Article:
China Paper @ 26 cts ( Paper / China ) 19 comments
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1.Cyclical paper industry means PE should be taken in context
2.Low valuations similarly for a whole cross-section of commodities producers in other sectors
3.Questionable corporate governance suggested by auditor resignation
4.Strong capex spending does not seem to be accompanied by strong revenue growth
China Paper is now trading at 4.5 times trailing PE and has dividend yield of 7% based on its FY04 dividend of S$0.018. So what's there to advise against buying it?
First it should be noted that the paper industry is seen to be one of the classic cyclical industries, being one of the key basic materials together with steel, oil, shipping. Since these commodities generally do not follow product differentiation strategies it means they prosper greatly as a group when times are good and similarly tend to do poorly when the economy hits the skids. Generally, as advised by Peter Lynch, investors should not decide to invest in these sectors due to low PE valuations, for often the low PEs signal a peaking in the market for the commodities and a likely downhill ride from here.
And China's growth has been slowing down. This is now widely acknowledged in the papers for those who care to read them. It is not surprising given the government's commitment to moderating growth; the "soft landing" measures taken by them in April 2004 in cutting down investment in real estate and automobiles have had lasting effects. And don't forget the additional factors of the renminbi revaluation and high oil prices, both bad news for commodities manufacturers. Indeed, look at a few comparables for China Paper. China Flexible Packaging, a manufacturer of BOPP packaging, has experienced a downturn in margins and consequently share price recently; it is now at 6 times trailing PE. CHT, an adhesives producer, is now trading at 7 times PE. The anomaly of low PE is not just confined to China Paper, but for a large cross-section of China commodity producers and manufacturers, suggesting a marketwide view that growth prospects are unexciting.
Yet China Paper's 1H05 profits actually went up ~10% and margins even went up. That was surprising to any observer. Perhaps they had some negotiating power with customers, or were they truly an efficient paper producer? I was actually contemplating buying some but now with the resignation of Ernst & Young as their auditors that thought has been banished forever from my mind. China companies are known to have dodgy accounting conventions; while it is unfair to apply the same broad brush to all China companies, the resignation of a China company's external auditors will have to be seen as a corroboration of such a view for this particular company. If the accounting is dodgy, how can one trust the PE valuation and all that is associated with the statements? Note, also, that their financial controller/CFO (can't remember which position) also resigned early this year. You won't be able to find this piece of information on the SGX site now because good old SGX just keeps 3 months' worth of "minor" information.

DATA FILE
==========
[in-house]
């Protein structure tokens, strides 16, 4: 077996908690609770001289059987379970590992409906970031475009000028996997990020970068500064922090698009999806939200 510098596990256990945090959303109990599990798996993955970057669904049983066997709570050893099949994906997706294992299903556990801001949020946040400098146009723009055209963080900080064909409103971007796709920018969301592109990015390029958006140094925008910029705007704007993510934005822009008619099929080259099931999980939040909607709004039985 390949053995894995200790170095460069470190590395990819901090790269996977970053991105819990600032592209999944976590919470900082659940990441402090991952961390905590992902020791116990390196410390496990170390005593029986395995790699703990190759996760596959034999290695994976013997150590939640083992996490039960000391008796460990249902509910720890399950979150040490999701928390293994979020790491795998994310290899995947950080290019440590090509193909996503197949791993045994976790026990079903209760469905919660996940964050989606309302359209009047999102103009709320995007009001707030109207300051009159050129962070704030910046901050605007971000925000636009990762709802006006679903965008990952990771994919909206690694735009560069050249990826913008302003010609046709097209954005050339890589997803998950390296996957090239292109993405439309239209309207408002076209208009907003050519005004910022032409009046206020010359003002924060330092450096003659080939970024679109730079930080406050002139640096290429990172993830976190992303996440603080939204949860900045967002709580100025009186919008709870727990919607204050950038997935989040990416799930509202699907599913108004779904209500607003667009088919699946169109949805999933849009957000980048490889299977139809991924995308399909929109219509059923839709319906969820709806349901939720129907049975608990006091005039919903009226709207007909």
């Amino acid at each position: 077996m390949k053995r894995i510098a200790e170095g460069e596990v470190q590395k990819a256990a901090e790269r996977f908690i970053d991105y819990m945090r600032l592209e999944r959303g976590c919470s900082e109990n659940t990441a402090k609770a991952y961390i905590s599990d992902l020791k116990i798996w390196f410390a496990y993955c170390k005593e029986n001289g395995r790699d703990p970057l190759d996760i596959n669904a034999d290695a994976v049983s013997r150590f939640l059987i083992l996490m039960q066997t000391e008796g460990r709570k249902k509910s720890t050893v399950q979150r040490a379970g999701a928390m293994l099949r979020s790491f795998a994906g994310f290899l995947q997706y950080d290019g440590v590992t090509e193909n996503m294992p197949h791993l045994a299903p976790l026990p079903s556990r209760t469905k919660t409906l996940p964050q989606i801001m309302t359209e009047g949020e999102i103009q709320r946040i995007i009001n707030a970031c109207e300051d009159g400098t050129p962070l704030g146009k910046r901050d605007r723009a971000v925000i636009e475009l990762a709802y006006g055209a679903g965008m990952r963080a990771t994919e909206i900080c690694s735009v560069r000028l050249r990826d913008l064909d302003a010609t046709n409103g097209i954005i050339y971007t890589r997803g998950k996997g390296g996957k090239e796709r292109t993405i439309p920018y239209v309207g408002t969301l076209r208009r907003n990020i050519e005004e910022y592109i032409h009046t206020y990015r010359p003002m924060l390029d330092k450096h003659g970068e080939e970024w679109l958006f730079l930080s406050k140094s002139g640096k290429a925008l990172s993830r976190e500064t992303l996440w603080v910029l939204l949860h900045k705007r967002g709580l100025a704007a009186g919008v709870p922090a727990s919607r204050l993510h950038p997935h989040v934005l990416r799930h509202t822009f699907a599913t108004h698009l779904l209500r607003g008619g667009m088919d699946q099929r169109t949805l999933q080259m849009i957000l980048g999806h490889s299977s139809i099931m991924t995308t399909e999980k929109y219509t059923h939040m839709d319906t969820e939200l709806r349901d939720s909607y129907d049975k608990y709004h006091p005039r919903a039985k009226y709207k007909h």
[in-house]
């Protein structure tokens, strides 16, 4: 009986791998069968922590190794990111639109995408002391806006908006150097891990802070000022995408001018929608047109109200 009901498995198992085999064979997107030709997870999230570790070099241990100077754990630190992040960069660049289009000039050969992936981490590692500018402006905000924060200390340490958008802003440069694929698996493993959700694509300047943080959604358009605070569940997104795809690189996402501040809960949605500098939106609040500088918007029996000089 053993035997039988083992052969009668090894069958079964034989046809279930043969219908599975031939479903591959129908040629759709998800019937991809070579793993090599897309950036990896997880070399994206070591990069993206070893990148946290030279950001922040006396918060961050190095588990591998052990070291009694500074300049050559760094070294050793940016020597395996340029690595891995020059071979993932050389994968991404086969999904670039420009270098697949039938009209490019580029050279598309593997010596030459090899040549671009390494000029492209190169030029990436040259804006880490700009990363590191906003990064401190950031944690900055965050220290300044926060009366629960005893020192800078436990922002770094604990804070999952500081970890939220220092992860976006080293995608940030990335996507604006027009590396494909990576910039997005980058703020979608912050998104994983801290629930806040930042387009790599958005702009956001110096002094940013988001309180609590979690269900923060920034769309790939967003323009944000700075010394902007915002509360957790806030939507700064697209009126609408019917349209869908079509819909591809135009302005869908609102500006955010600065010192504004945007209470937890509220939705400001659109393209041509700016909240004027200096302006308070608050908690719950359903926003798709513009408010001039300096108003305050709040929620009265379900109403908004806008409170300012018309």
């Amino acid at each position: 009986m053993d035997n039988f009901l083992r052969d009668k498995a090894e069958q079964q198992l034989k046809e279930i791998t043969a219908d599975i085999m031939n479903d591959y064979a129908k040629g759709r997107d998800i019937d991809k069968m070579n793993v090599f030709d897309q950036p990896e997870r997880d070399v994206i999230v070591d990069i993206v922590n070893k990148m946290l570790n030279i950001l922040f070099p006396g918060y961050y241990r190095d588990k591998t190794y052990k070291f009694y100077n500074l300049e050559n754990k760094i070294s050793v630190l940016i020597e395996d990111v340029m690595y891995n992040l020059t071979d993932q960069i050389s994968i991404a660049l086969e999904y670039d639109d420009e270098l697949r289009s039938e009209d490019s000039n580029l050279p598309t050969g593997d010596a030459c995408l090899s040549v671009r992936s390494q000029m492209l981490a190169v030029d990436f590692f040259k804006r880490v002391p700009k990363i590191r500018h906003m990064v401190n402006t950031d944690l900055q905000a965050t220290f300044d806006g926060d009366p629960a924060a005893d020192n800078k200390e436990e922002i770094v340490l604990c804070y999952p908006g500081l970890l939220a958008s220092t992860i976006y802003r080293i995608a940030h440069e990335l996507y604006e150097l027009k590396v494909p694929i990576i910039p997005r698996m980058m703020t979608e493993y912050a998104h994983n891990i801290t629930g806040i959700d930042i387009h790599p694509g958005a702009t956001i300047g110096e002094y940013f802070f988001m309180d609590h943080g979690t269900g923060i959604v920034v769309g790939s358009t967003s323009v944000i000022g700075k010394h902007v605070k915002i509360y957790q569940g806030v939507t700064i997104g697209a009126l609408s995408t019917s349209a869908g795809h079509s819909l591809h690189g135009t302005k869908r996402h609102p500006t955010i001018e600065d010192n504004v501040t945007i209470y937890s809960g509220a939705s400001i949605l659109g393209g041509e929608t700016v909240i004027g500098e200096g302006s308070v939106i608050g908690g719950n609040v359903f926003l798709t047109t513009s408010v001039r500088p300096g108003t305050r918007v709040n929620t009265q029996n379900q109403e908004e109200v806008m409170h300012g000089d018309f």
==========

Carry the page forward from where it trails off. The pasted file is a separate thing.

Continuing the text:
Looking through the 1H05 financial statement, I also have some doubts. I have to admit that I only picked these up on my second reading. Firstly, looking at the balance sheet, there was only ~RMB50M fixed assets in Dec 2004 compared to >RMB200M fixed assets by Jun 2005. So how is it that revenue has only increased by ~6% over the last 6 months? Secondly, I am uncomfortable with the fact that they chose to present their cash flow statement over the last three months. Since they announce results every half-year, the cash flow should be for a six-month period, shouldn't it? The cash flow for the last three months (Apr-Jun 05), of course, looked generally good, with cash outflow of RMB40M due mainly to investment in new lines. If we, however, refer to the balance sheet and observe the RMB170M decline in cash assets over the past half-year, it follows that there was a RMB130M net cash outflow in Jan-Mar 05. By the way, going back to the first point, since the cash outflow suggests heavy capital investment in 1Q05 (and less in 2Q) there should be no excuse for the company not being able to raise topline growth higher than 6%, even if it ramps up production gradually.
Let's watch the action on Monday (tomorrow) and how the market will view China Paper following its latest announcement (resignation of auditors). If anything one should always expect to be surprised by the market. Who knows, it might rally because the info is "already out". But I still wouldn't buy it because I wouldn't be able to sleep well at night.